For centuries, mental illness — from mild, temporary depression, to severe, persistent schizophrenia — has been stigmatized. In recent years, however, mental health services increasingly are recognized as being just as important as physical health services. These days, many people are comfortable seeking counseling or other help as they navigate the ups and downs of life and seek mental well-being.

As a longtime physician who recognizes the value of mental health services, this acceptance is welcome and long overdue. The connection between mental and physical well-being is strong and undeniable.

Mental illnesses are common. In any given year, one in four U.S. adults will experience a mental health problem, which can range from mild to moderate to severe. That means the chances are great that you, or someone close to you, is struggling.

Mental wellness is something we all have a stake in — whether we ourselves are facing a behavioral health issue, or whether it is a close family member, friend, or neighbor. Promoting mental wellness strengthens our entire community.

May is National Mental Health Awareness Month, and a good time to talk about mental health and wellness, to encourage people in need to seek help, and to celebrate the strides we all have taken in integrating support and services into our community.

In the Cottage Grove area, the great majority of residents who seek behavioral health services find their way to South Lane Mental Health, the area’s principal provider. South Lane Mental Health has worked hard not only to expand the range of counseling and other mental health services it provides, but to be a good partner in the community, linking arms with the South Lane School District, PeaceHealth Cottage Grove Community Hospital and Clinics, and numerous local nonprofits, government agencies and private businesses. One of our biggest goals: To increase empathy and tolerance surrounding mental illness.

South Lane Mental Health plays an extensive and crucial role in fostering the community’s mental health. Our staff has helped thousands of Cottage Grove area community members with everything from short-term crisis counseling to long-term therapy, medication management and substance use disorder treatment. We’ve helped hundreds of parents and children bond more closely. We’ve provided intensive supportive care to scores of individuals who have persistent mental health issues. And we’ve provided counseling to hundreds of school-age children who are navigating troubles at home or on the playground. Often our best results, as with good primary care, are found in what untoward events haven’t happened.

We are always adapting our programs and services to meet emerging needs. One example of this is a recent expansion into serving residents of North Douglas County. Another example is celebrating the one-year anniversary of opening an innovative Substance Use Disorder Services program for adolescents, and adults who are struggling with both mental health issues and addictions. We offer different treatment styles for different clients because we recognize that one size does not fit all.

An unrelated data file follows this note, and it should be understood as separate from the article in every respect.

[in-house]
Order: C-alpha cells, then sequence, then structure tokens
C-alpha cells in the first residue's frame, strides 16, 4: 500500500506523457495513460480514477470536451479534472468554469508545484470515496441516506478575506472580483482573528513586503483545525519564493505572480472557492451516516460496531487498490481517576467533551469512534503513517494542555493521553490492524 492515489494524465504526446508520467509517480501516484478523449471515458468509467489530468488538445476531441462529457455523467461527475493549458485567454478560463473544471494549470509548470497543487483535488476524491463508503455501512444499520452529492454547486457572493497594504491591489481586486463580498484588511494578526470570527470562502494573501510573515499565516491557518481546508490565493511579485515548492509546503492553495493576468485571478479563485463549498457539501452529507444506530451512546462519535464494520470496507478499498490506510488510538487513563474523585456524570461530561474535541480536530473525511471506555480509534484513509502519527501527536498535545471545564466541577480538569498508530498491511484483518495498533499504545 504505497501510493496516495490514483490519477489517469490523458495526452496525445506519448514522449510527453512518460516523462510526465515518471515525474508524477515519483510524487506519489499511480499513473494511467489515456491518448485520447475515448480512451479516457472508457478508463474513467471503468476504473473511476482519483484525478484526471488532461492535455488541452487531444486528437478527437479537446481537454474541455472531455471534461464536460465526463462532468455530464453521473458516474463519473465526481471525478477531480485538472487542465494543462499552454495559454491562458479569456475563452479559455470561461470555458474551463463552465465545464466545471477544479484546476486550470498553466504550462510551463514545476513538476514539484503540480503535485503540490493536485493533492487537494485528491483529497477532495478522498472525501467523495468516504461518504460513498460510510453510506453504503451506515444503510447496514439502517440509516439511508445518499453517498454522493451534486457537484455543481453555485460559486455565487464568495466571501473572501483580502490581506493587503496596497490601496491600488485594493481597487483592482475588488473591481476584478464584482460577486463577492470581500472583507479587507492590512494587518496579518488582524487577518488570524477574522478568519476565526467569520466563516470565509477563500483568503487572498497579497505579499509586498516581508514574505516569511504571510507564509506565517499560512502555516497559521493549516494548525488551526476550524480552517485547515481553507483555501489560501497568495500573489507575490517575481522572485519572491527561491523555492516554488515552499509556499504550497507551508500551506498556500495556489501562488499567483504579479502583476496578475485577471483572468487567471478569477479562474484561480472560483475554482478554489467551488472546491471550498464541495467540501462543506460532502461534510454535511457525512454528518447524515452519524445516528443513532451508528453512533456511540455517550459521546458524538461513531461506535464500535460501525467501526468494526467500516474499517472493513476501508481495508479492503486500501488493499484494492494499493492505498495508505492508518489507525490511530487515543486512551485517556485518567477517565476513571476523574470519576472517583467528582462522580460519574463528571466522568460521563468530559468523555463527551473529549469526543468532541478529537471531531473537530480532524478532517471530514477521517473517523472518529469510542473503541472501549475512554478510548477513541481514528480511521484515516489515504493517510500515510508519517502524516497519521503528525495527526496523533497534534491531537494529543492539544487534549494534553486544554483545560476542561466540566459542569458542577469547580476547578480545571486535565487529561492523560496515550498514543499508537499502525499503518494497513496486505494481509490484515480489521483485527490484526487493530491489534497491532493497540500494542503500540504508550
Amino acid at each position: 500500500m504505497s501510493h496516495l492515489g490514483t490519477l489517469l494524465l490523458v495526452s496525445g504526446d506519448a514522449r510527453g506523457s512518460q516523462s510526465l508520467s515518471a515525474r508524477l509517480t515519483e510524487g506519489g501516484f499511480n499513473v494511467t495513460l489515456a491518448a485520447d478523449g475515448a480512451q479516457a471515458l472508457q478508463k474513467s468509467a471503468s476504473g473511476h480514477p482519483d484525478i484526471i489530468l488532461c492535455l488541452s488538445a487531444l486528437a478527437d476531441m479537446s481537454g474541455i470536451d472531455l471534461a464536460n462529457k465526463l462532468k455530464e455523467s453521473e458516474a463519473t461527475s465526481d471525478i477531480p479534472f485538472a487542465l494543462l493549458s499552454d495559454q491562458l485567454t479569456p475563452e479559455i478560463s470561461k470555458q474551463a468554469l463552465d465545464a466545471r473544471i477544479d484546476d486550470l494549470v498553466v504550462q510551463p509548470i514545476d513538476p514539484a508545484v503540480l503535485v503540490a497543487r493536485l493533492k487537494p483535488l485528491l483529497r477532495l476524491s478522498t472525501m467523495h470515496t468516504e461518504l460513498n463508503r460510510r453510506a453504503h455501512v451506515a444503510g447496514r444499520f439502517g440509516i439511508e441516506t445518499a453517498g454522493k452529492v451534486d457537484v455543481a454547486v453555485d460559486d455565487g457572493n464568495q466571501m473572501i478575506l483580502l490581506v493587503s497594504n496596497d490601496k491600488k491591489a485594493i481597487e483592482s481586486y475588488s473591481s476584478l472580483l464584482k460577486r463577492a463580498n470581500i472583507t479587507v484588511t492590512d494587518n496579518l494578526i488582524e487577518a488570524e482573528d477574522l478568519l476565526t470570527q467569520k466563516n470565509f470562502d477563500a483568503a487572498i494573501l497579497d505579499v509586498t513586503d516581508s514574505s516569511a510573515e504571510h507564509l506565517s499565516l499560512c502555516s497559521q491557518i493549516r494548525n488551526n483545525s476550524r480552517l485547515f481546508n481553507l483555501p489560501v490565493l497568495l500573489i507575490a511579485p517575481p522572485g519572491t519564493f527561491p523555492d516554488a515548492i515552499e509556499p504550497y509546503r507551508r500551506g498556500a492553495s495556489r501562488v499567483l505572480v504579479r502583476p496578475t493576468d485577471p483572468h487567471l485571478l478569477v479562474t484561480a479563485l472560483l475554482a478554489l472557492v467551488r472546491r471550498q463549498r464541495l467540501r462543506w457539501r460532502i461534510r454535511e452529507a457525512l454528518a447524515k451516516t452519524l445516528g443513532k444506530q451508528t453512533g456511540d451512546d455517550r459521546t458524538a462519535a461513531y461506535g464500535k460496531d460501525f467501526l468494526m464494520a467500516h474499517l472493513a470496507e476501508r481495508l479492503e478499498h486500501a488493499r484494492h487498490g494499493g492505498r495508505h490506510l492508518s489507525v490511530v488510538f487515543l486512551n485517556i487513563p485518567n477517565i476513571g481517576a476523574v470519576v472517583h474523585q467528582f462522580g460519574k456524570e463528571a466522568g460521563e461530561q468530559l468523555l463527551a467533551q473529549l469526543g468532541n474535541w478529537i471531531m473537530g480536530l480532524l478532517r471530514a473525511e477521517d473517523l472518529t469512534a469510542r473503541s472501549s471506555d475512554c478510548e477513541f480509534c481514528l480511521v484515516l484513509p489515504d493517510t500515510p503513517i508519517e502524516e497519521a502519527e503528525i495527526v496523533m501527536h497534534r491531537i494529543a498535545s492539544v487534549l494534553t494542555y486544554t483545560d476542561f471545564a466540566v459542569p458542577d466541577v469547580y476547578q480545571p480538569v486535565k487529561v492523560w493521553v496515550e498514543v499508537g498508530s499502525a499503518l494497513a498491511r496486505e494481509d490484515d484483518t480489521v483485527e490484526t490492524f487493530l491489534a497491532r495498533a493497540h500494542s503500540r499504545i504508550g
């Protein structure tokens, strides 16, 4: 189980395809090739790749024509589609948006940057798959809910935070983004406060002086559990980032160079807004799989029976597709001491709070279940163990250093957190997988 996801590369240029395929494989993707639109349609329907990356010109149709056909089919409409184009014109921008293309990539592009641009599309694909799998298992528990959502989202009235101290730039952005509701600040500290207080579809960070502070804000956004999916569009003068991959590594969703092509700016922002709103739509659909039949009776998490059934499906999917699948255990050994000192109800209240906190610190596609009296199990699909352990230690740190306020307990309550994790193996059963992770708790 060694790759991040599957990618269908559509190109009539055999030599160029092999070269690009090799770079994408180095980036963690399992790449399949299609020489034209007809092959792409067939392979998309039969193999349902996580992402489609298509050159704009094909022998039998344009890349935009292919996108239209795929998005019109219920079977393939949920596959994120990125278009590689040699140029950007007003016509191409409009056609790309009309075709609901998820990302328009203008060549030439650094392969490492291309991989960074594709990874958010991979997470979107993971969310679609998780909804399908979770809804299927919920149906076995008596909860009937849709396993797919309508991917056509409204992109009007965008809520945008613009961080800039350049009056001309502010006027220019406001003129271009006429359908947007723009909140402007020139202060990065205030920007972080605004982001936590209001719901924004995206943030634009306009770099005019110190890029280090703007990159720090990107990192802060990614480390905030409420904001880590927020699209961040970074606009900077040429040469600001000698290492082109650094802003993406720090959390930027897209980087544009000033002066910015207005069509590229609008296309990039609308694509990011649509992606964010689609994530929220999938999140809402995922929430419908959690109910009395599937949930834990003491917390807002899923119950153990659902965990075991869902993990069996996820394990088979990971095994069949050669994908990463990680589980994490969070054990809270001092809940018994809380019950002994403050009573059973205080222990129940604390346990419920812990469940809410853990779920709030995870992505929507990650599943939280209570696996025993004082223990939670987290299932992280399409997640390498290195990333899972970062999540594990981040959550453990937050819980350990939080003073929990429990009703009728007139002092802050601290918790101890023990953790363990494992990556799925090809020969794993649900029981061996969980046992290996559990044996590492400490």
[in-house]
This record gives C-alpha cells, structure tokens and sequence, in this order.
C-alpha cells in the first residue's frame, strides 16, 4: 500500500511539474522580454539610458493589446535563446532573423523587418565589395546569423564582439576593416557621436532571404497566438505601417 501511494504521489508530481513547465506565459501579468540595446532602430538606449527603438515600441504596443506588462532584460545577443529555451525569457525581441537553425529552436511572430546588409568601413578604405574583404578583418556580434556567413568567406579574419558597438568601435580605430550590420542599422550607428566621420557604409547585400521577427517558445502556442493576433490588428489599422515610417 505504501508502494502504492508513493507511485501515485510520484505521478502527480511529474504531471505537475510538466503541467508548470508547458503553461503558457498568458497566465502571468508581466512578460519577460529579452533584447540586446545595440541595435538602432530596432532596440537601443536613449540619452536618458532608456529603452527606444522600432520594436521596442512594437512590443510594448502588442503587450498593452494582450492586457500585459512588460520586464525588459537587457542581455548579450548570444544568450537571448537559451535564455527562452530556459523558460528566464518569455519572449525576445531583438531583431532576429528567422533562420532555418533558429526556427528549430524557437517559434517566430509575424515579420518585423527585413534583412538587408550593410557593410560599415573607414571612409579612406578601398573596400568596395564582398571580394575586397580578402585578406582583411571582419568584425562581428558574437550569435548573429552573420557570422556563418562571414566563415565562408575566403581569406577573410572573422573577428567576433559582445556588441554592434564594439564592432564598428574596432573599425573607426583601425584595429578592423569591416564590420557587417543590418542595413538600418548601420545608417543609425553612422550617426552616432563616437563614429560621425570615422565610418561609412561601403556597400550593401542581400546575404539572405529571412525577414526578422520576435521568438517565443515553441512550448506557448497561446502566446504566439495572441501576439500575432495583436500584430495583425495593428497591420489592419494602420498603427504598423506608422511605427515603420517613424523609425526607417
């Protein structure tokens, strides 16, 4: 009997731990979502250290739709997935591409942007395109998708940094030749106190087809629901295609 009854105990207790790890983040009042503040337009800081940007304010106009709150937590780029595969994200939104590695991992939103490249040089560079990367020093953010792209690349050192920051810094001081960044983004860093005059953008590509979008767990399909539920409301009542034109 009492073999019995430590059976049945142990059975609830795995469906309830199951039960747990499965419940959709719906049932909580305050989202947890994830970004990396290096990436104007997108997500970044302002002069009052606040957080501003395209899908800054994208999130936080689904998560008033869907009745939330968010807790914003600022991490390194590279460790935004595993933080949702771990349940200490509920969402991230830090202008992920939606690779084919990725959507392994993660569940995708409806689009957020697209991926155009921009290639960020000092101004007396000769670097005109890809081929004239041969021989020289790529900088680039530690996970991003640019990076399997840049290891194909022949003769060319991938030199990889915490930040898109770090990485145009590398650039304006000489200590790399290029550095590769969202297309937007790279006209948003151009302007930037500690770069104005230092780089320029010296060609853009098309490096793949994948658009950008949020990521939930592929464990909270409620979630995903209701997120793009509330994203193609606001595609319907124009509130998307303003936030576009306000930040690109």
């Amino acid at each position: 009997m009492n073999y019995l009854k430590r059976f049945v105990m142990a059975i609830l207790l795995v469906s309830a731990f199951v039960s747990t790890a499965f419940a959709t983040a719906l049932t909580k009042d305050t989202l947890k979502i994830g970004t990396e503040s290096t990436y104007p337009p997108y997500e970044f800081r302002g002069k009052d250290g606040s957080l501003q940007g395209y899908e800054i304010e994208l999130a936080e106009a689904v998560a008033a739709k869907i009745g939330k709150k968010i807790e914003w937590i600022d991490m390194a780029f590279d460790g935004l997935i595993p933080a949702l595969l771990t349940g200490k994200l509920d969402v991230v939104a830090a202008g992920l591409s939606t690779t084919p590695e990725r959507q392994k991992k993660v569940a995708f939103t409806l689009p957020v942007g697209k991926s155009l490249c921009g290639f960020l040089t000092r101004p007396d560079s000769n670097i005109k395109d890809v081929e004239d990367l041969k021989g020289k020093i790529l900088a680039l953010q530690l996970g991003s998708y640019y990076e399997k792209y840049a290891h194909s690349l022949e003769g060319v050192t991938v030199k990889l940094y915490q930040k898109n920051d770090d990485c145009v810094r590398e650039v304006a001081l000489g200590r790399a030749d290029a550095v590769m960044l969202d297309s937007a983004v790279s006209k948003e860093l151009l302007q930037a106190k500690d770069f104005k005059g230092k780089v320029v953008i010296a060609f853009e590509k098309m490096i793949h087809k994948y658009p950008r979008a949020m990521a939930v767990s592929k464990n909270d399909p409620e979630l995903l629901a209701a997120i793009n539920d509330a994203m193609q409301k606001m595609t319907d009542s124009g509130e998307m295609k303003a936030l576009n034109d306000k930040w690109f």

South Lane Mental Health’s extensive programs and strong client-centered approach are important assets for the South Lane/North Douglas county region. They have earned the agency kudos around the state, and they demonstrate our community’s level of caring and compassion.

The great majority of our clients are community residents — people such as you and me — who have simply come up against a mental health issue and need expert help. Our goal is to make the community stronger, whether by helping to house individuals with a serious mental illness who cannot be cared for by their families, by providing therapy that brings families closer together, or by helping individuals kick their destructive addictions.

Jim Harrison is a retired family physician who has worked for many years in the Cottage Grove area. He is chairman of the board of South Lane Mental Health, www.slmh.org.

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(1) comment

ralpho

Mr. Harrison, I don't think you understand what you are talking about. The rise in violence, homelessness and heartbreak in this and other countries is the result of the collapse of our Western Civilization. Were we all poor and outcast we could be happy, but when the poor and unloved must suffer while watching successful people enjoy their happiness, a reaction of hate developes against the entire society with the successful people as the focus of that hatred. At this point the downtrodden can choose to lash out with destructive actions, or they can find solace in drugs like marijuana and opium. Laws making these ancient remedies illegal add more punishment and more suffering to those who need them. You need to know that every decent human on this planet despises you and the evil system that supports you and yours.

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